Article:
The survey also revealed that programmes aimed at developing employees for top roles have dropped - leadership capability initiatives fell by five per cent and management development initiatives dropped by four per cent - with HR focusing on the organisation as a whole and engaging employees at all levels. Time spent on employee retention and motivation is up five per cent since 2014 and culture development is up three per cent, possibly as a result of increased competition and skills shortages.

The increasing scarcity of talent still remains a significant issue for HR leaders. Recruitment challenges (58 per cent) and tight labour supply and skills shortages (44 per cent) are the top two trends HR professionals expect to encounter over the next two years. Concerns about talent immigration have also grown - rising from 12 per cent in 2014 to 19 per cent in 2015.  

Elsewhere in the Harvey Nash Human Resources Survey 2016:

IT grows in importance for HR - 60 per cent of HR professionals stated the importance of using management information systems (MIS) and data has increased in the past year, and 56 per cent think these technologies are very important when it comes to measuring HR performance and ROI 

Diversity is seen as less of a business priority - dropping two per cent this year with the majority of HR professionals (55 per cent) stating they have 'all' or 'most' diversity programmes in place, up slightly on last year. However, this suggests there has been little or no diversity progress for 45 per cent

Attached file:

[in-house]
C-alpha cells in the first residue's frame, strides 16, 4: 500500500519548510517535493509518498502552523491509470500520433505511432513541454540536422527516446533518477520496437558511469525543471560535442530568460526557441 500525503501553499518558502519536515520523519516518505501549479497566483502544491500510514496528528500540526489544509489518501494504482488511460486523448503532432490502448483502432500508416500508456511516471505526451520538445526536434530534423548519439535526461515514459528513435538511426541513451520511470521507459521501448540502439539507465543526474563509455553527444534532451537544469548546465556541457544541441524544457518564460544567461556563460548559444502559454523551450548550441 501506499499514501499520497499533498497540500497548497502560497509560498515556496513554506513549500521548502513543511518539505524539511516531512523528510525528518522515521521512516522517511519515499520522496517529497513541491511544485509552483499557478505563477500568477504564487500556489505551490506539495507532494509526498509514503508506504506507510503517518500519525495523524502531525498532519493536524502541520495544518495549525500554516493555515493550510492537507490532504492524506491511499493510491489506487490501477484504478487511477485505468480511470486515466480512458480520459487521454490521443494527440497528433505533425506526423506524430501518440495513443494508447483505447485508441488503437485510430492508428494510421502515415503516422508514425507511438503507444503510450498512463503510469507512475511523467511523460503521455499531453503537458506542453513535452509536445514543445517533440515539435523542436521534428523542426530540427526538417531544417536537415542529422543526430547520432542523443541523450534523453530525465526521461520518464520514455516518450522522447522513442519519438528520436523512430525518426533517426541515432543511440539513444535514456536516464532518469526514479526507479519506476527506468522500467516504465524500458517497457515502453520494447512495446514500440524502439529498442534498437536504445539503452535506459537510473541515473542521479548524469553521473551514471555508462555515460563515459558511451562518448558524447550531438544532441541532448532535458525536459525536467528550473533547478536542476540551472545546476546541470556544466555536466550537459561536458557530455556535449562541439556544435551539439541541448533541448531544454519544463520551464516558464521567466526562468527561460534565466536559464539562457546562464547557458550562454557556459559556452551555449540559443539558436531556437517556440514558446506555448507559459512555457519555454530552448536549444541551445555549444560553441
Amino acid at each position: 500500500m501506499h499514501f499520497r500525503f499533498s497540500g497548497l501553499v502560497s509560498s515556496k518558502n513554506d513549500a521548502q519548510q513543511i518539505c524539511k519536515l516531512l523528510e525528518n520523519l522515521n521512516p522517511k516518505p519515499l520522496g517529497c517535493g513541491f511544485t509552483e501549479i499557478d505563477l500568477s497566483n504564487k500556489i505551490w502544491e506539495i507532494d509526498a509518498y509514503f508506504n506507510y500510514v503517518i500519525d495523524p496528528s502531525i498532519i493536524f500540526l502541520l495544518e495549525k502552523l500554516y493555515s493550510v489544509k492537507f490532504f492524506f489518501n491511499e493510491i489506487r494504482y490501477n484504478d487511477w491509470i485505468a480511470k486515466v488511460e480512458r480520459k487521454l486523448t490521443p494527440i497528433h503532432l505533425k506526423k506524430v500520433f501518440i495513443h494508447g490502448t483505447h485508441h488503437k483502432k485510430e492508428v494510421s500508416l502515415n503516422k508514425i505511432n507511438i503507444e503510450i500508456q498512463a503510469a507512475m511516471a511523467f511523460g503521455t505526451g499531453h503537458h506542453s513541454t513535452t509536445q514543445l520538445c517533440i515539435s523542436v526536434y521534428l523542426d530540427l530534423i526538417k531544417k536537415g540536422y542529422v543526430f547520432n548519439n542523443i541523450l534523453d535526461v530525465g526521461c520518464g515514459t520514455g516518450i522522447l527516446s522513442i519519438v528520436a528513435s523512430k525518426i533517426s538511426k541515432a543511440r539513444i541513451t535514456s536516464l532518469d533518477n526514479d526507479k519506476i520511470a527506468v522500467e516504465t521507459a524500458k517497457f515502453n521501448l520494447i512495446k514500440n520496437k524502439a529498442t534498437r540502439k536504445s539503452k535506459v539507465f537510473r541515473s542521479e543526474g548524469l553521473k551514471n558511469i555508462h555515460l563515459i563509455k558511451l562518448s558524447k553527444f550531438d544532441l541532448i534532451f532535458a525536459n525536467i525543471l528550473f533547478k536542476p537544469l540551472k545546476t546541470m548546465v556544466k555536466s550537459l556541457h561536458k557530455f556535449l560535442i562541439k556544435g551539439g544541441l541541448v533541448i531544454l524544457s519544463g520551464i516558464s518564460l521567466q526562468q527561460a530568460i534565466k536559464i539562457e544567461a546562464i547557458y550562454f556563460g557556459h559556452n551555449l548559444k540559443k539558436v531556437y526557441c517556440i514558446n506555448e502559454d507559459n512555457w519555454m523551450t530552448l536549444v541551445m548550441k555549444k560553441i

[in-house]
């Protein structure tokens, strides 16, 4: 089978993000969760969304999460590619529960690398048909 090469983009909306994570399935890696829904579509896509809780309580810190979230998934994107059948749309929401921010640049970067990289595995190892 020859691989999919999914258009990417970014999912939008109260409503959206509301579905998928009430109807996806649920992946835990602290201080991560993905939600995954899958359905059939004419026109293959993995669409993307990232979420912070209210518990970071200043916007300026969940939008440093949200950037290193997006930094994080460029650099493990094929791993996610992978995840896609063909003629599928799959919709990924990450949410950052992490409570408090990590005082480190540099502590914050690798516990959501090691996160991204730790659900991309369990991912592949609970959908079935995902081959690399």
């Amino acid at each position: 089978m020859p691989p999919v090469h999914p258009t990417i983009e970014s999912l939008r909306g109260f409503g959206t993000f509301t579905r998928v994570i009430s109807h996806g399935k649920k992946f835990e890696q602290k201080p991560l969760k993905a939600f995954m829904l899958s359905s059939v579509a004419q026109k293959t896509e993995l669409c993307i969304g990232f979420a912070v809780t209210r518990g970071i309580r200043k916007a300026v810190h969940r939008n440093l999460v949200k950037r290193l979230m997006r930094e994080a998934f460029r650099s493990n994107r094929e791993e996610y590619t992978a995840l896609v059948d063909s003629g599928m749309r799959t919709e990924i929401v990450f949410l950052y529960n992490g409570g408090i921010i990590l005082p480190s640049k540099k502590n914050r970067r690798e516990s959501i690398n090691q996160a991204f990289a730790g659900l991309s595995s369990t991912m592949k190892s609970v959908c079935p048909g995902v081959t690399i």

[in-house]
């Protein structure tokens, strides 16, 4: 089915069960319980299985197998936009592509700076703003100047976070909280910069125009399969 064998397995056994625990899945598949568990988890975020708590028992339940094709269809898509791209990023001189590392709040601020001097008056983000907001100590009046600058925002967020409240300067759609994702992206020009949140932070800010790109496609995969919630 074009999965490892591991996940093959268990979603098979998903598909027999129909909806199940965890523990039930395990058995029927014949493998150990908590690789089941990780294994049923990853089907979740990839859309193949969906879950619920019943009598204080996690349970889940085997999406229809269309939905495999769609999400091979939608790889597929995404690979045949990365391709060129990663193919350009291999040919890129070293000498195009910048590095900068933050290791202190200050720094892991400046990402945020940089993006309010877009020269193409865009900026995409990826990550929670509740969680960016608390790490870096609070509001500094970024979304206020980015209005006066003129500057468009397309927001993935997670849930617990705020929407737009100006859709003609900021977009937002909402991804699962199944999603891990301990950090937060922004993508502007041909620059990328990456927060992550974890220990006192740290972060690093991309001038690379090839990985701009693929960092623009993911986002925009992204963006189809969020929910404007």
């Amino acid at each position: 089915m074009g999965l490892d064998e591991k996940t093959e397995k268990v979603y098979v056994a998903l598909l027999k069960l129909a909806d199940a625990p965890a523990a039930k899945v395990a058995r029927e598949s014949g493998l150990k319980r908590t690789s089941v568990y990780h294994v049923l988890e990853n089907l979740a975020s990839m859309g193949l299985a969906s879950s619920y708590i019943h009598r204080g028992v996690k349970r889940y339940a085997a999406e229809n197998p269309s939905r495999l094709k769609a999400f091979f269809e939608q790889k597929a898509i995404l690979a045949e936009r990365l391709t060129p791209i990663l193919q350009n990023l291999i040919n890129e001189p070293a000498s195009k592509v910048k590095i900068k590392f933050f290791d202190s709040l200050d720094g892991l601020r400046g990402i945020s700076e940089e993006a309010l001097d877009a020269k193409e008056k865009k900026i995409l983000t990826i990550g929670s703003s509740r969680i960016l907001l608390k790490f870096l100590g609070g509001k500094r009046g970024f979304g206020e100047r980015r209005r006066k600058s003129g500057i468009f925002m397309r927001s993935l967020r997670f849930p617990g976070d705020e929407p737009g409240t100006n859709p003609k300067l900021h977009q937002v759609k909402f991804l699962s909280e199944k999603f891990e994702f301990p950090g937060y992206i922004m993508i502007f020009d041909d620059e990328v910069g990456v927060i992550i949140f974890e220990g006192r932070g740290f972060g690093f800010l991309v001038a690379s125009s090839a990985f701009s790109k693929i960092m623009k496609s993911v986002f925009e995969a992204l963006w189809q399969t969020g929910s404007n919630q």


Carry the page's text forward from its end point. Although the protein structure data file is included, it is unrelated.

Increased use of digital tools for recruitment - digital tools such as job boards, and social media saw the biggest growth in usage when it came to recruiting in the last year, jumping from 42 to 49 per cent, and 22 to 29 per cent respectively. However corporate websites declined in usage from 54 to 49 per cent. 


About the Survey
The Harvey Nash HR Survey 2016 collected data between 9th July and 6th November 2015 and represents the views of over 1,250 HR employees from more than 30 countries. Of the respondents, 8% identified themselves as Chief HR Officer, 15% as VP/Director of HR, 20% as Head of HRs and another 20% as Senior Manager HR, and the remaining 37% were spread between a broad range of roles including HR Business Partner and Talent Manager.
For more information about the survey including and to request a full copy of the results, please visit or email

About Harvey Nash
Harvey Nash has helped over half the world's leading companies recruit, source and manage the highly skilled talent they need to succeed in an increasingly competitive, global and technology driven world. With over 7,000 experts in more than 40 offices across Europe, Asia and the USA, we have the reach and resources of a global organisation, whilst fostering a culture of innovation and agility that empowers our people across the world to respond to constantly changing client needs. We work with clients, both large and small, to deliver a portfolio of services: executive search, professional recruitment and IT outsourcing.